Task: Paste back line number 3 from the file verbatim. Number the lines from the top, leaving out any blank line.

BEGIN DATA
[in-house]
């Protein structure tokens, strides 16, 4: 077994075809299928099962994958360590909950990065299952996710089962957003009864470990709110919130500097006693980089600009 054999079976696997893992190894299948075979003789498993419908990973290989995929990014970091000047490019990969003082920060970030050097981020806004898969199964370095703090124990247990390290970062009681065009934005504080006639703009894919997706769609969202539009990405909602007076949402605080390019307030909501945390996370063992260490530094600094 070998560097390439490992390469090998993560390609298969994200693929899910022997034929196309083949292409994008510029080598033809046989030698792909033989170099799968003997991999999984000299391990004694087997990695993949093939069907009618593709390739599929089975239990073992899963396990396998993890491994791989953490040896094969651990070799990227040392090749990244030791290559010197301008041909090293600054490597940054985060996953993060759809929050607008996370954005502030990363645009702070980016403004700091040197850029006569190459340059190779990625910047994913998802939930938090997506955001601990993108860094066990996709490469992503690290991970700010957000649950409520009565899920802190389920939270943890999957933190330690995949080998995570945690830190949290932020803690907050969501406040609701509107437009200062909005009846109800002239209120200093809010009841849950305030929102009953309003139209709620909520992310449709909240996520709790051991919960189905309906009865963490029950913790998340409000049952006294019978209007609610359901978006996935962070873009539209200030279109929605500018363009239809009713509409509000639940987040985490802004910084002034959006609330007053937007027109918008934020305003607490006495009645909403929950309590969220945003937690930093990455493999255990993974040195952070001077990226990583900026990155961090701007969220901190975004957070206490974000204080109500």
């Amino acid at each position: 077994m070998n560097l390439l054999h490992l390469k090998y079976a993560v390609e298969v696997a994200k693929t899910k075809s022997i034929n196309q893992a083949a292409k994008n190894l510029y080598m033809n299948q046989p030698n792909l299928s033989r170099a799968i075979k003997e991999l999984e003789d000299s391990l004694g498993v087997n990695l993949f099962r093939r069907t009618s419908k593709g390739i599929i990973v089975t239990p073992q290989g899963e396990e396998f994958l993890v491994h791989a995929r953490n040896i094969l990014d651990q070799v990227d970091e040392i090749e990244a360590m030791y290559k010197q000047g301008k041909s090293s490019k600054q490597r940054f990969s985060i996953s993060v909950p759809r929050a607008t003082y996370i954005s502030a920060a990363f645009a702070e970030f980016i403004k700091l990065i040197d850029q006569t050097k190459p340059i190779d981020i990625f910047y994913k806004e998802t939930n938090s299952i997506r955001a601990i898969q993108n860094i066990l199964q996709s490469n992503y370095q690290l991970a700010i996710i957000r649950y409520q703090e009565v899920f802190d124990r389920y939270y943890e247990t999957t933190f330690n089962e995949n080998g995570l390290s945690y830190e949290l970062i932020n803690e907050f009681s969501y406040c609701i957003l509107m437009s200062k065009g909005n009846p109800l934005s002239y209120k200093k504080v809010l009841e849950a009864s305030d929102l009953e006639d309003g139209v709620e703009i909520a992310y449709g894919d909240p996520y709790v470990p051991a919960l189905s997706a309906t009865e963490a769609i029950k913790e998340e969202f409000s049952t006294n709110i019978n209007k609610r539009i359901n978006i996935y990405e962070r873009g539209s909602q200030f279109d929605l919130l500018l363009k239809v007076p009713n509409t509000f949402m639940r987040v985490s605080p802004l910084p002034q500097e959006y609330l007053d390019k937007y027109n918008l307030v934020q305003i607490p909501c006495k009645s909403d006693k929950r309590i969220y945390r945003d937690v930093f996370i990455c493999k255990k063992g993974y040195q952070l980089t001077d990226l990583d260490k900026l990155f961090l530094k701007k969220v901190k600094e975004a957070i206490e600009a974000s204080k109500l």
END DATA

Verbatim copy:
């Amino acid at each position: 077994m070998n560097l390439l054999h490992l390469k090998y079976a993560v390609e298969v696997a994200k693929t899910k075809s022997i034929n196309q893992a083949a292409k994008n190894l510029y080598m033809n299948q046989p030698n792909l299928s033989r170099a799968i075979k003997e991999l999984e003789d000299s391990l004694g498993v087997n990695l993949f099962r093939r069907t009618s419908k593709g390739i599929i990973v089975t239990p073992q290989g899963e396990e396998f994958l993890v491994h791989a995929r953490n040896i094969l990014d651990q070799v990227d970091e040392i090749e990244a360590m030791y290559k010197q000047g301008k041909s090293s490019k600054q490597r940054f990969s985060i996953s993060v909950p759809r929050a607008t003082y996370i954005s502030a920060a990363f645009a702070e970030f980016i403004k700091l990065i040197d850029q006569t050097k190459p340059i190779d981020i990625f910047y994913k806004e998802t939930n938090s299952i997506r955001a601990i898969q993108n860094i066990l199964q996709s490469n992503y370095q690290l991970a700010i996710i957000r649950y409520q703090e009565v899920f802190d124990r389920y939270y943890e247990t999957t933190f330690n089962e995949n080998g995570l390290s945690y830190e949290l970062i932020n803690e907050f009681s969501y406040c609701i957003l509107m437009s200062k065009g909005n009846p109800l934005s002239y209120k200093k504080v809010l009841e849950a009864s305030d929102l009953e006639d309003g139209v709620e703009i909520a992310y449709g894919d909240p996520y709790v470990p051991a919960l189905s997706a309906t009865e963490a769609i029950k913790e998340e969202f409000s049952t006294n709110i019978n209007k609610r539009i359901n978006i996935y990405e962070r873009g539209s909602q200030f279109d929605l919130l500018l363009k239809v007076p009713n509409t509000f949402m639940r987040v985490s605080p802004l910084p002034q500097e959006y609330l007053d390019k937007y027109n918008l307030v934020q305003i607490p909501c006495k009645s909403d006693k929950r309590i969220y945390r945003d937690v930093f996370i990455c493999k255990k063992g993974y040195q952070l980089t001077d990226l990583d260490k900026l990155f961090l530094k701007k969220v901190k600094e975004a957070i206490e600009a974000s204080k109500l």